On a hilltop in Majorca, Serena Rees has created a plant-filled bohemian bolthole that doubles as the ultimate party house.
Up a winding camino, among the ancient olive groves and citrus orchards of the Serra de Tramuntana mountain range, Serena Rees’s Majorcan home lies hidden in a spectacular spot. Secluded behind sand-coloured walls and dark wooden gates, it perches on the side of a pine-studded hill that drops down through rocky outcrops into the deep blue Mediterranean.
“It’s paradise, if you can stand it,” wrote Gertrude Stein, corresponding with the poet and author Robert Graves, of this part of the world. Graves could stand it, it turned out. He set up home here in 1929 and stayed for the rest of his life, his reputation as something of a mystic drawing like-spirited bohemians to the island.
Over the following decades more artists, musicians, actors, fashion designers and models have found that they, too, can stand a location so naturally beautiful it has been appointed a Unesco World Heritage site. And perhaps, at some point, some of these glamorous visitors have ended up at Serena Rees’s house. As the highly sociable 51-year-old acknowledges, “I’m kind of known for throwing a good party.”
The businesswoman and MBE founded the va-va-voom lingerie brand Agent Provocateur in the 1990s, with then husband, Joe Corré (son of Vivienne Westwood), before selling it for a cool £80 million in 2007, in the same year that the couple divorced. Ten years later, after getting together with her new partner, the former Clash bassist Paul Simonon, and watching her daughter, Cora, now aged 21, and Simonon’s sons – Louis, 25, and Claude, 27 – tackle life as young millennials, she has launched another zeitgeisty underwear brand, the street-to-bed label Les Girls Les Boys.
She first came to Majorca over 10 years ago with Simonon and fell in love with the island. Initially, they rented a house from Lynne Franks, the veteran PR made famous by Jennifer Saunders in Absolutely Fabulous. “It was hilarious – exactly like the Ab Fab kitchen when you came down the stairs,” remembers Rees. “We rented it for years, and Majorca became our ‘other place’. It’s magical. Whether it’s the ley lines or something else, there’s just a very special feeling about it.”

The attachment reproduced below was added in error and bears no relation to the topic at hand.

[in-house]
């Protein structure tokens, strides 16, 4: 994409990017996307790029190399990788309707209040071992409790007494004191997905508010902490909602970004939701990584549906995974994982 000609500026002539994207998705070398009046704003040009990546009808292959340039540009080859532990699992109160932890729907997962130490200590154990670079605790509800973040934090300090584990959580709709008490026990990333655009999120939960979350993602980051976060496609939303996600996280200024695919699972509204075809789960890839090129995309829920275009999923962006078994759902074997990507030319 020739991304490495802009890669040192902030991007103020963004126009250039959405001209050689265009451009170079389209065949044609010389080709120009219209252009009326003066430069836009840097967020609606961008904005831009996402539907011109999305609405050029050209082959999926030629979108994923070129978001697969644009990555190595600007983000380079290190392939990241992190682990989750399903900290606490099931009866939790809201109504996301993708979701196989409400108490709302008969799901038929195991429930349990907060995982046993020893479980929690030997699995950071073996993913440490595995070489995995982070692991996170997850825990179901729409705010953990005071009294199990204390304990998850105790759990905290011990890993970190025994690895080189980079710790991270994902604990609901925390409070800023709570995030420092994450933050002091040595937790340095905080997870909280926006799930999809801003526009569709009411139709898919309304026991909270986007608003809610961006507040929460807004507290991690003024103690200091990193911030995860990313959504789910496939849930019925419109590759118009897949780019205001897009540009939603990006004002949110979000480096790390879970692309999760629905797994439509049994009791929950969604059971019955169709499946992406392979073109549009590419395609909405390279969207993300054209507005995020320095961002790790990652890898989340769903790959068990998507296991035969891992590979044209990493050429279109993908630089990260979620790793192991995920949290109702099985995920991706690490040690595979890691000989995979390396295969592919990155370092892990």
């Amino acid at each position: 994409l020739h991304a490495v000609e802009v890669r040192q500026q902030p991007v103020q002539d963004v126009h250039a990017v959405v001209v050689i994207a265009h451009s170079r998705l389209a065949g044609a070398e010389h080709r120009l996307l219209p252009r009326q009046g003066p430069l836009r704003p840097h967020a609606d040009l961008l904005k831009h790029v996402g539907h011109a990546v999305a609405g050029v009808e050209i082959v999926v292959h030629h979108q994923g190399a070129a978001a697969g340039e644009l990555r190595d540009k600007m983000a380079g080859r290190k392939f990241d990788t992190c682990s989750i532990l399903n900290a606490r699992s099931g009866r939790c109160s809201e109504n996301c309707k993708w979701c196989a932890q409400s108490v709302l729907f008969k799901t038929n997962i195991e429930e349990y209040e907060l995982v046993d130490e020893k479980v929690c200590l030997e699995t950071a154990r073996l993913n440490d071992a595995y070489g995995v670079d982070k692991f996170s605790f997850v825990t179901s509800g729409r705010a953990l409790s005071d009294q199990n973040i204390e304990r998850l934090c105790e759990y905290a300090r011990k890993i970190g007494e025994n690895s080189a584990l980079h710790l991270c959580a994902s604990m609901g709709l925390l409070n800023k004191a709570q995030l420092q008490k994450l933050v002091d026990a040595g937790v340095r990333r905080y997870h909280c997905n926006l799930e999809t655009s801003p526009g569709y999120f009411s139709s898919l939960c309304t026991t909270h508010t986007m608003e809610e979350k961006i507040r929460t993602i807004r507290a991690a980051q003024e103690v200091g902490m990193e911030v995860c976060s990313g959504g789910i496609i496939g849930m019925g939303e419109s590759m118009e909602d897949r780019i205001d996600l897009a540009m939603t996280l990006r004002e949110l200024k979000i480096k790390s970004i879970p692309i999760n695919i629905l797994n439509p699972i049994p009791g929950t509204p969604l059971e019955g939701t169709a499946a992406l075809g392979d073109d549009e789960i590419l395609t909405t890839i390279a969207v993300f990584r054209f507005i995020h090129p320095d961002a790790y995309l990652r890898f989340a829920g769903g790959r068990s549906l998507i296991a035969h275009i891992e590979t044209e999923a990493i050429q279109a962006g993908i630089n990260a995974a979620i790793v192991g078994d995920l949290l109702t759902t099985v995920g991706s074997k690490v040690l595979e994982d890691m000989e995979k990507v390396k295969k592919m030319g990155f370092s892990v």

After much searching, Rees and Simonon found a Balearic nook to call their own. It took five years to rebuild the “weird 1960s bungalow” that occupied the site, but now the new house, clad in local stones hand-cut on location, emerges organically out of the vegetation like a little earthen dwelling.
Since buying her first flat, in Notting Hill, when she was 20, Rees has become an interiors expert, renovating or building more than 10 properties (“and hundreds of retail stores,” she adds), including a Grade I listed John Nash house in Regent’s Park, and her current home, a five-storey 1752 terrace house not far from Oxford Circus, dubbed Hotel Serena by her friends on account of her hospitality. With three bedrooms, and a guest room in a casita, the Majorcan home is bijou in comparison, but it has been created with indoor-outdoor living in mind, making full use of the verdant grounds that teeter down the hillside to the ocean.
“I wanted different spaces for different times of the day and year – to hang out in and chat or maybe read a book,” says Rees. Almost everything at the property was made by local artisans. Doors and windows open wide on to the gardens, where terraces are furnished with local textiles.
A paved “chill-out area” with a bar is ready for an impromptu soirée (or yoga session), and a spectacularly located mirador is the perfect setting for panoramic sundowners – or sun-uppers, should you party the stars to bed.
Having worked in fashion since leaving school at 16, London-born Rees has cultivated a network of loyal friends. She and Simonon’s circle includes Kate Moss, Sam Taylor-Johnson, Charlotte Tilbury and Sadie Frost, as well as musicians and DJs – Simonon is part of Damon Albarn’s supergroup The Good, The Bad & The Queen. Rees’s passion is for sharing her space with friends and their families – hence the open-plan layout of her Majorcan home. Inside, the tranquil effect of the waxed plaster walls was achieved with a traditional lime mortar base and lime paint with a polished finish. The dark Sarci Peninsula stone of the kitchen counter tops was carved into a sink by a local stonemason in the shallow Majorcan style; a mother-and-daughter team of potters made the simple lampshades that hang in the kitchen.
Rees, an enthusiastic foodie, had her Lacanche oven shipped from France. “The kitchen is set up with the idea that everyone is going to be mucking in,” she says. With vegetables from the garden, meals can be thrown together easily. “The tomatoes here are just to die for,” she says. “You’d never have a supermarket one again. And we get fresh fish from the port – Paul goes off on his scooter or we go out on a boat and pick it up at the end of the day – then grill it outside.”
Perhaps she hadn’t planned for quite the 250 guests who ended up attending, but that’s the Majorcan vibe. “People came with their whole family. Charlotte Tilbury – I call them the Travelling Tilburys – brought her mum, her dad and her sister! Amazingly, we didn’t run out of booze.”
For Rees, it was the perfect celebration. “The music, the energy of the place, the years of friendships and different generations… it was everything I love.” So will she do it again this summer? “Nothing planned,” she says, with a smile that suggests good times are never far away.